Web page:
The beauty of Jain religion is that it encourages us to observe and learn from experiments – aided by the divine knowledge provided by the Tirthankars through the Agams (scriptures); professed over centuries by the Acharyas Upadhyayas/Sadhus and Sadhvis; the world and its ecosystem including the body and mind as the laboratory and equipment; the divine as the conductor and our soul as the observer and experiencer. Human bodily life is a wonderful opportunity to discover and experience the beauty and the identity of soul, and its ever-present connection to the larger divine power.
My journey was not planned. It started spontaneously on one early morning with no inkling during the previous night that such a journey would be embarked upon. There was no numeric goal in mind, no desire or goals of fame, losing weight, testing one’s will power, the thrill of overcoming a challenge, etc. It was led purely by curiosity, complete surrender and a never before incremental experience. The journey kept building one hour and one day at a time based on an inner divine calling without any destination in mind.
Nevertheless, it is my belief that feelings to embark on such a journey are triggered by years of sporadic engagement with and the blessings of gurus and also the spiritual environment experienced during the course of one’s life. In my case, my engagement with Veerayatan, Pujya Gurudev Amar Muniji , Acharya Shri Chandanaji, all Veerayatan Sadhvijis and religious values given to me by my parents played an important foundational role for this event to be triggered in my life. Once triggered, the feelings and the journey was led and sustained by a divine power.
The journey was beautiful because of it’s spontaneity and the mindful, non-judgmental, non-goal orientated attitude. Thanks to Covid, it was possible to remain completely cut off from the world other than immediate family members living in the same household. This made it possible to stay in long periods of meditative silence which enabled inner exploration and uninterrupted periods of bliss without distraction. Practicing the art of meditation for several months before the journey assisted the non-judgmental meditative observation.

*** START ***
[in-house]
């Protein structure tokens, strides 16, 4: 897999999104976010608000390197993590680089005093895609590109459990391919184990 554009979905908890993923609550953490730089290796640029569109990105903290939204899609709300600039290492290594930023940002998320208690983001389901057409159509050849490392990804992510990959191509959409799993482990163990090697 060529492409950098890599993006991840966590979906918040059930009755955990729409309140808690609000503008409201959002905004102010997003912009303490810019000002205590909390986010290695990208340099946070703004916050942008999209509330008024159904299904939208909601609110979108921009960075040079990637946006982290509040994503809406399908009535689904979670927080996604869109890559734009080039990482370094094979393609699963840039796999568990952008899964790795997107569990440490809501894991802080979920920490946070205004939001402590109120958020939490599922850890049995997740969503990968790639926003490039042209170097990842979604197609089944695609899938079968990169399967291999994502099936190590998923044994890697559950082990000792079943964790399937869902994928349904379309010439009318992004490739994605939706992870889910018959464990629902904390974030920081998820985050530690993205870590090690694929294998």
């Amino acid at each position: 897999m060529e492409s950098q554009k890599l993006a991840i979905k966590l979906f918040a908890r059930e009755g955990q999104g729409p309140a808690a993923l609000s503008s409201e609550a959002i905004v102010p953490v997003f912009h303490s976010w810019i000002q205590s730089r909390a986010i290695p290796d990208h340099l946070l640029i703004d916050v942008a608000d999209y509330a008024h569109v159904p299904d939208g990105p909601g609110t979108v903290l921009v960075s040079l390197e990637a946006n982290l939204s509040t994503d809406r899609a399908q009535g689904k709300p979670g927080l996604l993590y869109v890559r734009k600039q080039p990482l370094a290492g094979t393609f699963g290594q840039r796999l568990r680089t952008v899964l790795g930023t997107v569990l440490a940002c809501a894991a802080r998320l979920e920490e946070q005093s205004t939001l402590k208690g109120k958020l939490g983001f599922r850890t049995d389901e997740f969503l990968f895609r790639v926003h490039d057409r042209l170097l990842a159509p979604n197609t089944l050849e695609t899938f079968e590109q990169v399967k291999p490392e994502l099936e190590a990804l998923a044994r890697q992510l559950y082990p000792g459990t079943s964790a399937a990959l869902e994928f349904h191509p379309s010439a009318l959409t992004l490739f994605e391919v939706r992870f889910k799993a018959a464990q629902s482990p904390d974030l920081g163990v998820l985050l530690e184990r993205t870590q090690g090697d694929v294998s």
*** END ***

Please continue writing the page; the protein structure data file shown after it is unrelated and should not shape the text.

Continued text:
Finally, on the day of the Parna (or breaking of the fast), there was a realization that the journey indeed has not ended, instead this experience was preparation for a yet longer journey to be initiated, with glimpses of the fruits that could be realized along the way as a motivational force. The body, mind and soul was filled with an enormous ocean of energy to aid in embarking on this new journey.
Simultaneously, there was a gradual re-engagement with the regular worldly affairs and the instinctive inclination to revert to deep-rooted life, body and mind habits. Moreover, there was a worldly expectation and pull to get back to the ‘old normal’ – the pre fasting way of life.
As one battles with the chasm between the ‘enlightened normal’ which had been experienced for few days during the long fast and the ‘old normal’ that one has been living for years to date, along with the worldly expectation to revert back to the ‘old normal’, an opportunity arises to create a ‘new normal’ for oneself. In the mind the memory of the recent experience of bliss, wisdom and energy which had been generated by this experience battles with the instinct to resort to old habits and worldly expectations due to years of conditioning.
The first few days after the end of the fast are indeed the defining moments when one can either succumb back to the ‘old normal’ or embark on a journey to chart a ‘new normal’ that would potentially last for the rest of one’s current human life with the goal being to sustainably experience the spiritual bliss experienced during the fast (and perhaps discover even more).
I believe that if done with the right attitude, intent and conduct, fasting can be one of the most blissful life transforming experiences of human life, during which one:
Finally, sustained fasting may be looked upon as not the only way to experience the above. There could be alternative ways of achieving the same experiences. Also, the number of days one fasts is irrelevant, it is the state of mind and attitude that is important. If one can achieve the same state of mind by giving up one meal on just one day, and yet not achieve that state of mind and the resultant experience during the entire period of a longer fast, in my view that one meal day experience is significantly more valuable than that of a longer fast. Hence, rather than chasing a number and a worldly goal, it is important to focus on the divine intent and experience of the journey. Trust and surrender to the divine. Let it guide you. May you experience the ultimate peace, bliss and union with the divine.